The recommended space for planting seedlings is 12 to 15 inches apart in rows 18 inches to 24 inches apart. When you plant your seedling, be sure to set the plant deep enough in the soil to support the plant, but generally no higher than than the base of the first leaves. Remember that this is a general suggestion that helps to make sure that your plants have enough space to grow nice and big!

Harvesting

Your kale should be ready in roughly 45 days from transplanting – yay! Harvesting is easy.

You can begin to cut individual leaves off the kale when the plant is approximately 8 to 10 inches high, starting with the outside leaves first.

If you decide to harvest the entire plant, cut the stock two inches above the soil and the plant will sprout new leaves in 1 to 2 weeks.

Make sure to harvest kale leaves before they become too old and tough. If you can’t eat the kale leaves fast enough and they begin to turn brown, pull the old leaves off and compost them.  This helps to create more airflow and reduces pest pressure.

You can also pick kale regularly and store it in the fridge for up to a week. If you choose to do so, keep it lightly moist and place it in a bag, but unsealed, in the crisper bin.

Eat and enjoy!

 

 

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Negative Food Stories: Opportunities for Relationship

Food is nourishment.  Food is connection.  

Good days, bad days, celebrations, mourning.  Food is there.  It can be a burden, an obligation met by busybody, overstressed workers, parents, caregivers.  It can be a relief, a comfort, a joy; a refuge to hide away, to spend all the time one’s heart desires to craft the shapes, and flavours, and undertones of a remembered but distant dish–of remembered people, places, experiences.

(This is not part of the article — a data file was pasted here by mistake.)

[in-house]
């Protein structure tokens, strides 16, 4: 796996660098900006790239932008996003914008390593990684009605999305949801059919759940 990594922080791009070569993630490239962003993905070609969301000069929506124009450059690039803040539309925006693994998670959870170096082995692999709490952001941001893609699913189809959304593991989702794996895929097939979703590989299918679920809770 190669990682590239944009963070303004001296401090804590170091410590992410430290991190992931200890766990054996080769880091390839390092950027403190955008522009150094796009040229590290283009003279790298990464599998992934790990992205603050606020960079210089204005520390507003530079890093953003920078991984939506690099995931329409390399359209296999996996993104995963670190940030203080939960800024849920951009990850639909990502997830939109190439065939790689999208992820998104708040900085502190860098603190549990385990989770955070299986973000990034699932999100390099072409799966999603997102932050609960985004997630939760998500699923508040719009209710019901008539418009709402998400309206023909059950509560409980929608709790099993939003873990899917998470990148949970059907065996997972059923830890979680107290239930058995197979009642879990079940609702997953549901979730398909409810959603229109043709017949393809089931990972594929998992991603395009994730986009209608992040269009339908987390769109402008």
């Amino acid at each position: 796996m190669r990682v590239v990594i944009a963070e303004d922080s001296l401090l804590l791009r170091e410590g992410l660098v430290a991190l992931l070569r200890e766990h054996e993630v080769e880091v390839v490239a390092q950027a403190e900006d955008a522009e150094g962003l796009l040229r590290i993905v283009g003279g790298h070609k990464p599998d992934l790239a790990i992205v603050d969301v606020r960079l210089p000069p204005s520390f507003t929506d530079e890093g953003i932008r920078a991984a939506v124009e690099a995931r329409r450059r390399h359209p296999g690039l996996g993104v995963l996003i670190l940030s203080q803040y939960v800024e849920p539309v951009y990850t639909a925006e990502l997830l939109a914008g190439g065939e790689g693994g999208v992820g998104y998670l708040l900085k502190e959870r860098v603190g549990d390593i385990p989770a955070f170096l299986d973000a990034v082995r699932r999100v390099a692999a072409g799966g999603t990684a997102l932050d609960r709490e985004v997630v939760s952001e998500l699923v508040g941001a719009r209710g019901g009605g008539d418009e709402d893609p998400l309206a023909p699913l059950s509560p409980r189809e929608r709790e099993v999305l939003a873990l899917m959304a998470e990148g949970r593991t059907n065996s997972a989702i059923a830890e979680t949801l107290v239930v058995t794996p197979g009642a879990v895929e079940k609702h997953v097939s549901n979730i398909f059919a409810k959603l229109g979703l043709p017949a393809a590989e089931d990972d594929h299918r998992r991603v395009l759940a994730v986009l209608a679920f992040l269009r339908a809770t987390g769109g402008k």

And of new ones.

Food can be the poverty of an empty table.  It can be the extravagance of waste and excess.

Food can be dreaded.  It can be hoped for.

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I attended a [food-]storytelling workshop yesterday.  Parts of the words above came from my scribbled thoughts to the free-write prompt: What does food mean to you?

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Food is fundamental and vital for life.  We need it (and we need to grow/gather/cultivate it) to survive, to live, to thrive.  Food can be a source of nourishment not only physically or biologically, but also for the soul.  Traditional foodways and meals can bring back good memories and warm fuzzy feelings.  We like to eat.

These things we know.  And often we hold them as universally applicable to all.  After all, everyone eats, right?

Enjoying a potluck lunch with the crew

Enjoying a potluck picnic lunch with the crew

Talking with a friend at the storytelling workshop about our personal stories of food and “food stories” in general, the topic emerged of Hey, wait a minute.  Not everyone has a positive relationship or association with food.  

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Being at Rest

It’s a Pro-D (professional development) Day at David Thompson today.  Oh, how calm it is.

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Guess what?  I got my rainbow carrots photo!

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These past two weeks, we’ve had a bounty of these colourful root veggies.  I can’t help but be in awe of their beauty.